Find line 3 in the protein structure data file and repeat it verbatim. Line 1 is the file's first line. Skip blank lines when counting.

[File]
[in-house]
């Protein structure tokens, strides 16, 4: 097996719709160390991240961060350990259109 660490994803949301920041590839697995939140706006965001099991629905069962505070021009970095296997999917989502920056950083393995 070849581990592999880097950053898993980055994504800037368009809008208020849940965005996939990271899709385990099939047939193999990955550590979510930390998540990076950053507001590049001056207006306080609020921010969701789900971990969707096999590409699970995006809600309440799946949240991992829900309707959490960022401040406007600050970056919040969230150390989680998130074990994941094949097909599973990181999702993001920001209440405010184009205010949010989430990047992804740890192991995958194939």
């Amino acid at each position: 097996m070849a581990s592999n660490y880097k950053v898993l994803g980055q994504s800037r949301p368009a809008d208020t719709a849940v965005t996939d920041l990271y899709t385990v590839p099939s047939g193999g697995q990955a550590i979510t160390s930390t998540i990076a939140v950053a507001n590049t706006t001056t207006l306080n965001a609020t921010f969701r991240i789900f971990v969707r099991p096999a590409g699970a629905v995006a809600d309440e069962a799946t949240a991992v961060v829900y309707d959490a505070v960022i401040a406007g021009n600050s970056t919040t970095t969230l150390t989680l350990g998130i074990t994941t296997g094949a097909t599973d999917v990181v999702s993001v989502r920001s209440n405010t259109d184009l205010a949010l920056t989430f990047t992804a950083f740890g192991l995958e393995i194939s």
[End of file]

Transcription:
């Amino acid at each position: 097996m070849a581990s592999n660490y880097k950053v898993l994803g980055q994504s800037r949301p368009a809008d208020t719709a849940v965005t996939d920041l990271y899709t385990v590839p099939s047939g193999g697995q990955a550590i979510t160390s930390t998540i990076a939140v950053a507001n590049t706006t001056t207006l306080n965001a609020t921010f969701r991240i789900f971990v969707r099991p096999a590409g699970a629905v995006a809600d309440e069962a799946t949240a991992v961060v829900y309707d959490a505070v960022i401040a406007g021009n600050s970056t919040t970095t969230l150390t989680l350990g998130i074990t994941t296997g094949a097909t599973d999917v990181v999702s993001v989502r920001s209440n405010t259109d184009l205010a949010l920056t989430f990047t992804a950083f740890g192991l995958e393995i194939s």